View bobkberg's profile

bobkberg

372 posts in 1822 days


#5 posted 03-21-2011 05:50 PM

Very nice! Sometimes a good tooling piece is more satisfying than a project.

-- Bob www.singularengineering.com - A sideline, not how I earn a living

View eruby's profile

eruby

77 posts in 1523 days


#6 posted 03-21-2011 11:02 PM

Very nice,
I have one of these somewhere on my to do list.

why do you have the quick clamps on the vertical piece?

-- Eric - Baltimore MD

View WoodenSoldier's profile

WoodenSoldier

160 posts in 1693 days


#7 posted 03-22-2011 06:53 AM

That’s everybody.
Steve, I’m not sure what exactly you mean by back-lash. I guess I’ll have to play with it a little more to see if I notice any. I deliberately picked all thread with a very fine threading so that it would give me better adjustments with the knob.
As far as additions to it, I think I will definitely add a T-track and some stop blocks soon. You can see in the last picture I used quick-clamps as stop blocks.
I hadn’t thought about bracing the top, but maybe I should do that soon before it’s too late. I liked having the little space there to store the sled though.

-- Create something everyday.

View Sarit's profile

Sarit

494 posts in 1888 days


#8 posted 03-22-2011 11:20 AM

SPalm, I believe the threaded rod is only for positioning the router before you start cutting. The mortise is made by sliding the workpiece horizontally by hand. Therefore the backlash shouldn’t be an issue with this design.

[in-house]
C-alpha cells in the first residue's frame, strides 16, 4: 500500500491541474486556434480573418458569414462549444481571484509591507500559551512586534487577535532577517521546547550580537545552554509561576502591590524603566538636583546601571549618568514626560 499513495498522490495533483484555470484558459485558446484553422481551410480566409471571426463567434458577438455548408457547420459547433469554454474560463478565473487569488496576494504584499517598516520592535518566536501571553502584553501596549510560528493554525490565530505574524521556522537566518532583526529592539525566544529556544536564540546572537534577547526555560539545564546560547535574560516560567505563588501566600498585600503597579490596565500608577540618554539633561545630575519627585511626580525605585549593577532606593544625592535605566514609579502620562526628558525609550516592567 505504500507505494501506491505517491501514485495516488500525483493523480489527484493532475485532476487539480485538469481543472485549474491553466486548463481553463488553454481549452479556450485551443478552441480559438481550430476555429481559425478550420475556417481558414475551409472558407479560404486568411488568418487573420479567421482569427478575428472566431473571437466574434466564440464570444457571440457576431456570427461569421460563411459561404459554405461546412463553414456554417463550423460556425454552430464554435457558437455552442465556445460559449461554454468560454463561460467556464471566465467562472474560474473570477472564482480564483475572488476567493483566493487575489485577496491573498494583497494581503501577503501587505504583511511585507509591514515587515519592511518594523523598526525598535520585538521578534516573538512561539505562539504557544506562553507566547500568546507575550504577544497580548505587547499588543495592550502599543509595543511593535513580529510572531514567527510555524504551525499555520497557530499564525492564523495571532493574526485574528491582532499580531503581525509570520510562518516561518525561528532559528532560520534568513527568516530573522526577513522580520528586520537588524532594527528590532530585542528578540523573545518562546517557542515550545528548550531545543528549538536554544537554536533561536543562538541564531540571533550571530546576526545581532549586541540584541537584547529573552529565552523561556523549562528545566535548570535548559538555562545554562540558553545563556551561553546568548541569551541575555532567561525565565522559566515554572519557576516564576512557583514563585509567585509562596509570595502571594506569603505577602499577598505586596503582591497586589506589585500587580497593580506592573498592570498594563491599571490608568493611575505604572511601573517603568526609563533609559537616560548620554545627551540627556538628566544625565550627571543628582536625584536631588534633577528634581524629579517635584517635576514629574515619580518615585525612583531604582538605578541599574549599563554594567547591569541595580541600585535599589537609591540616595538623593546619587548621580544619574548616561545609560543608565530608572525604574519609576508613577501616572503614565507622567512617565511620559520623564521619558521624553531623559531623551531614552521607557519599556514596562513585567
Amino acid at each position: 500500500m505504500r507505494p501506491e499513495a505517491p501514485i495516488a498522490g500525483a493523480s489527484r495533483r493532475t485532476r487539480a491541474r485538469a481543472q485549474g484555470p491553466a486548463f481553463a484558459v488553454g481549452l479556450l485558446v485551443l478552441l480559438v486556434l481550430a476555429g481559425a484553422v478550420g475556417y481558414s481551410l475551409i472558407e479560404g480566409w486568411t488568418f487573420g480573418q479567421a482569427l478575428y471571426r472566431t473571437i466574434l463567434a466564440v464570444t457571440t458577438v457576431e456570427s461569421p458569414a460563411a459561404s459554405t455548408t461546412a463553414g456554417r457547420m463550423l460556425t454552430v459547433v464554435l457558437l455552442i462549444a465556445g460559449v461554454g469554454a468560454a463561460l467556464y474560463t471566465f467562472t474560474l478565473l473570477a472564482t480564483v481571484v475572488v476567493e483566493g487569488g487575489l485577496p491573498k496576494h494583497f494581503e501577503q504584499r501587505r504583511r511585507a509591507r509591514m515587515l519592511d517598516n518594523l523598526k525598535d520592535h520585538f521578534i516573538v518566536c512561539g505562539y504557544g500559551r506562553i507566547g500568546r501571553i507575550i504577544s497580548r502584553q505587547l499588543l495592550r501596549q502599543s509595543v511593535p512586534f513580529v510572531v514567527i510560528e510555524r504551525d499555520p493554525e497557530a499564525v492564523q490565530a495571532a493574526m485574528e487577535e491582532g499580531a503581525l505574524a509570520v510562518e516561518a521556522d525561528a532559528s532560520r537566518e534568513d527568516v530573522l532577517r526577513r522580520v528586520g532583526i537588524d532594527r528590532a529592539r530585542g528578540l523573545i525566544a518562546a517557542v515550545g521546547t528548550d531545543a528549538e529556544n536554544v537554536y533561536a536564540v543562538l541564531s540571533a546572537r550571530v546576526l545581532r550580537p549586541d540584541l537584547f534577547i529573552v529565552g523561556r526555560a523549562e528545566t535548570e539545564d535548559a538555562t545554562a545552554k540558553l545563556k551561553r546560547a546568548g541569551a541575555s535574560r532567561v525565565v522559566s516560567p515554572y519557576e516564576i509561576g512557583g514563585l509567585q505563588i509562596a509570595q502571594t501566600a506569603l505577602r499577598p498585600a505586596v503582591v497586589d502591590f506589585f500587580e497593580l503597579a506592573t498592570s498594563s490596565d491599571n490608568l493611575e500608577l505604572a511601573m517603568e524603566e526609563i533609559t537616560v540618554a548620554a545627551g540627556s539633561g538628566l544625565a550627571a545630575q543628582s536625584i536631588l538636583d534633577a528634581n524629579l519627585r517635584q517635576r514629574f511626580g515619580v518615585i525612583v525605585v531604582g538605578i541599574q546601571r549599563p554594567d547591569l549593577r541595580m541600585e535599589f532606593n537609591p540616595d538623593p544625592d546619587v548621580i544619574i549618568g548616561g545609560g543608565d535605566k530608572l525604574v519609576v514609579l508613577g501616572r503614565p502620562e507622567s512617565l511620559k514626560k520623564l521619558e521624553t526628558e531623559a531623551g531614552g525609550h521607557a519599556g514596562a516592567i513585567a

FYI, backlash is essentially the play between the nut and the threaded rod. When you reverse the direction that you turn the rod, you want the linear motion to also reverse immediately. In things like CNC machines, they must be eliminated.

WoodenSoldier, it might be helpful to draw or scribe a center line on the plate so that you can see where the bit is when its buried into a workpiece. This will allow you to mortise pieces that are wider than the table.

View SPalm's profile (online now)

SPalm

4935 posts in 2630 days


#9 posted 03-22-2011 02:25 PM

Hey guys, I really am not trying to be too picky here, but this is what I meant. As Sarit says, backlash is the play when you reverse directions of the threaded rod. A lot of time it is not just the threads inside the nut, but how the nut is attached, and how the rod is attached to the router. I see that you have two twist nuts to lock the plate in its final position, so once locked, it does not matter. But you want the mortise to be precisely placed in the up/down direction. You will probably do this by trial and error on a piece of scrap. So you will raise it up a little, try a cut, oops too high, lower it a little, oops, etc. Having that little slop might screw up (pun) what you think a quarter turn will do. No biggy, just something to watch out for.

Also the “tap your own leadnut through a block” type nut is a lot easier to mount securly than trying to capture a standard nut in a block of wood with plates, friction, epoxy, etc.

But what you have done looks great and I bet it will work just fine.
Steve

-- -- I'm no rocket surgeon

View bigike's profile

bigike

4035 posts in 2037 days


#10 posted 04-24-2011 03:41 AM

nice

-- Ike, Big Daddies Woodshop, http://www.icombadaniels@yahoo.com